As a consumer on a budget, besides asking myself if I can afford a gadget, I ask if I should.
I've been thinking about this idea a lot lately. In fact, I've had the beginning of a blog post titled “Just Because You Can Doesn't Mean You Should” sitting in my ideas folder for several weeks now. Just because you can afford the fanciest, most powerful device doesn't mean you should buy it. I fall into this trap myself from time to time, and this is a good reminder for all of us not to get caught up in it. “Good enough” truly is good enough despite the availability of more powerful technology.
Published first to ldstephens.net – February 12, 2024
I've tried Obsidian before, but the whole process of migrating my Apple Notes into it just seemed like too much fucking work. I ended up deleting it and moved on. Then, the other day, I stumbled upon news of an Obsidian importer plugin for Apple Notes. Importing everything, including attachments, suddenly felt doable. So, I reinstalled Obsidian, imported my notes, and voila! It worked like a charm.
Next, I dove into the world of Obsidian setups and workflows. I watched videos, read articles, and eventually came across an insightful piece on the Drafts Forum by Stephen Millard, a highly respected member of the Drafts community.
Stephen describes his usage of Drafts and Obsidian, highlighting the distinctive roles each plays in his workflow. Drafts serves as his capture hub, a place where he preprocesses information for use elsewhere, acting like a transport service for his ideas. Obsidian, on the other hand, is one of his destinations, functioning as a personal filing cabinet for notes and writing.
He emphasizes that Drafts and Obsidian serve different purposes. Drafts excels in speedy capture and flexible text manipulation, focusing on simplicity and efficiency. Meanwhile, Obsidian is more about finding and exploring relationships between notes, featuring a more complex plugin architecture and a specialization in Markdown format.
Stephen's longer investment in Drafts makes it a staple in his workflow, as it does for me, and he sees himself using multiple tools rather than replacing one with another. The availability of Obsidian on more platforms, including Windows and Linux, is a significant factor for him. Additionally, he discusses the lock-in aspect, mentioning that while Drafts allows easy extraction of data, Obsidian's use of Markdown files makes it more accessible on different platforms and apps.
Stephen’s approach gave me a clear picture of how I could actually continue using Drafts seamlessly while still benefiting from Obsidian's powerful features.
Published first to ldstephens.net – February 16, 2024
I have been using Alfred since 2016 version 2. My Alfred workflows and muscle memory are so ingrained that moving to Raycast just isn’t an option. That said, I've got Raycast installed, and I'm currently using the free version, leveraging just two extensions that I find particularly useful.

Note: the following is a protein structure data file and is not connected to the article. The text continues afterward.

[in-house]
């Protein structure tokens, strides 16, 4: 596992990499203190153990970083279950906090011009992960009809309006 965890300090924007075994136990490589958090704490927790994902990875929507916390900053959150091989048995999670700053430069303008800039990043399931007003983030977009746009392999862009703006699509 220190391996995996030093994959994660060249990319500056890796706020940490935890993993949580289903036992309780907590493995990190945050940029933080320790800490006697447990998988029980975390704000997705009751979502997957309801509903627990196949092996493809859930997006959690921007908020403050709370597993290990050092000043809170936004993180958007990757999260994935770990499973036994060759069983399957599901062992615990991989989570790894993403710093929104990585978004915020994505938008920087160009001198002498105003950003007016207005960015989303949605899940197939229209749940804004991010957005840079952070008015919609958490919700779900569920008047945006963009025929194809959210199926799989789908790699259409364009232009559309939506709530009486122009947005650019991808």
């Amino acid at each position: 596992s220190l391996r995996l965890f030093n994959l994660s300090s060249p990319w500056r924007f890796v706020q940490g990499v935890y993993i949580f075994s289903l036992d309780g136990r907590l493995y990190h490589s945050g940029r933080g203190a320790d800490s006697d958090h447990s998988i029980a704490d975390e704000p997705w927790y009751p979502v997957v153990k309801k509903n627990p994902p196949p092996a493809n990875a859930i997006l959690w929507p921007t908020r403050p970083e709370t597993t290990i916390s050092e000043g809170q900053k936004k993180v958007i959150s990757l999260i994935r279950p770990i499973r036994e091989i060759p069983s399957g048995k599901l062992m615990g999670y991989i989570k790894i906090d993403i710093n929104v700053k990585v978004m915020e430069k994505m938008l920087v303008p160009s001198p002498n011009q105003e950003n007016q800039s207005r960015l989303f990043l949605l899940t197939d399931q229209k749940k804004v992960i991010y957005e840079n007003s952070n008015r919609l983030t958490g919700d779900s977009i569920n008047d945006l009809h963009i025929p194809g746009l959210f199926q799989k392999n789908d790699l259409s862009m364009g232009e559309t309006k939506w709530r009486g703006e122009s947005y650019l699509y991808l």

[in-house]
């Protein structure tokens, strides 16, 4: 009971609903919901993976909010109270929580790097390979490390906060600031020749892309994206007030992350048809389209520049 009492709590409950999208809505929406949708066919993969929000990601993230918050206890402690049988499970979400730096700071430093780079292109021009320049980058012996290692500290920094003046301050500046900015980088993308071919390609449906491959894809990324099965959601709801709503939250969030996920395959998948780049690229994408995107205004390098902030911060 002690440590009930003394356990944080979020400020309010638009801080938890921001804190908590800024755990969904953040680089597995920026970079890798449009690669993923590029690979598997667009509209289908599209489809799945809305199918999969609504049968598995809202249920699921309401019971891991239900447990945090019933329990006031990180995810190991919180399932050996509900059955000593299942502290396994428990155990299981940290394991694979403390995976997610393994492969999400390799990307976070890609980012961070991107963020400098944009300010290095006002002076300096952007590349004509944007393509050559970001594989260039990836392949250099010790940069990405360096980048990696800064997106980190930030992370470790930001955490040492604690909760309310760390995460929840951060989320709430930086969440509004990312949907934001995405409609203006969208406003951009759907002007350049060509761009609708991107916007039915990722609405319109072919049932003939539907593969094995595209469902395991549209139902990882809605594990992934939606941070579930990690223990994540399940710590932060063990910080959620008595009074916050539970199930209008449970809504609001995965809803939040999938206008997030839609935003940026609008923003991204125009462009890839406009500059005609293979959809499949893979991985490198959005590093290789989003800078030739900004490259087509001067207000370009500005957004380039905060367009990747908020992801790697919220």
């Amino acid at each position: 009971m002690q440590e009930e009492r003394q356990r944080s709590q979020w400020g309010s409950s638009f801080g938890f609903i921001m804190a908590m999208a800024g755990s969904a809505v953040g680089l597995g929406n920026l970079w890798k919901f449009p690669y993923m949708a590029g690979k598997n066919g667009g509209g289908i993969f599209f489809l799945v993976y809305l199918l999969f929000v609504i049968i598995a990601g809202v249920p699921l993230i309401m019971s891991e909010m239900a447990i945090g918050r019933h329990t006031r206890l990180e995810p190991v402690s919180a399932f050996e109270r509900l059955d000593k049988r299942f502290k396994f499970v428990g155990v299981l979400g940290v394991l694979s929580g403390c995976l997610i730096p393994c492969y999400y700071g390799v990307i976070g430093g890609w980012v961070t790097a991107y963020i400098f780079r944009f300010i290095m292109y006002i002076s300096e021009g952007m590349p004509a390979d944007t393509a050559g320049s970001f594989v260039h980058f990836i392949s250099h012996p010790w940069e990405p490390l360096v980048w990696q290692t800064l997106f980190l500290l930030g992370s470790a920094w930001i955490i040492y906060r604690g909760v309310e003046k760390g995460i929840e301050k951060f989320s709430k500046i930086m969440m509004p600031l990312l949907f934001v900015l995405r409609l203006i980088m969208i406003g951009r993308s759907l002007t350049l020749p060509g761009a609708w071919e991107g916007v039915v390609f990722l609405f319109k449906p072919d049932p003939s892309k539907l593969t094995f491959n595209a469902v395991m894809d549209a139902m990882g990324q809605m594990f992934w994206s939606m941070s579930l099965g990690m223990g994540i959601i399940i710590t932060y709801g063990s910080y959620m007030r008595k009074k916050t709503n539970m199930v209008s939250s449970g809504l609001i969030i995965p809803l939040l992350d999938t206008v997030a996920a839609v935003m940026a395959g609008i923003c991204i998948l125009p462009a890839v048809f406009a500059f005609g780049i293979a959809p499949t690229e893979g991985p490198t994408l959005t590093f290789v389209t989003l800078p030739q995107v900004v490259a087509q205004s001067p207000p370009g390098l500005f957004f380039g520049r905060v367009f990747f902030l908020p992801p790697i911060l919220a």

The first is the Raycast Reminders extension. Here's what it does:
Create Reminders: You can create new reminders, add notes, set priority, and specify a due date. The due date can be expressed in natural language. For instance, you can say “Remind me tomorrow at 3 PM” to set a reminder for that time.
My Reminders: This command lists all your uncompleted reminders. You can mark them as complete, set their priority, copy details, or open them in Apple's Reminder app.
The second is the Calendar My Schedule extension. Here's what it does:
- My Schedule: View upcoming events for different time frames, from today's agenda to the weeks ahead. Search for specific events. No more calendar app hopping!
Alfred simply has nothing like these two extensions.
A face computer like the Vision Pro, Bailenson said, is “amazing. We should use it but hardly at all.” (Stanford University professor Jeremy Bailenson)
The research suggests that wearing computer headsets for long stretches could be risky to our brains, physical safety and social connections – and that the ways people have loved using the Vision Pro misjudge what the technology is best for.
Few people are wearing the new generation of headsets, such as the $3,500 Vision Pro or Meta’s $500 Quest 3, for hours at a time. Bailenson said that researchers and technology companies need to pay attention to the benefits and downsides before the devices become widespread.
We didn’t do that with smartphones, and now we’re digging out from their effect on our attention spans, happiness and health.
And he chafes at using headsets like the Vision Pro for hours to do office work or watch movies. But that is how Apple and Meta have imagined you’ll use their goggles.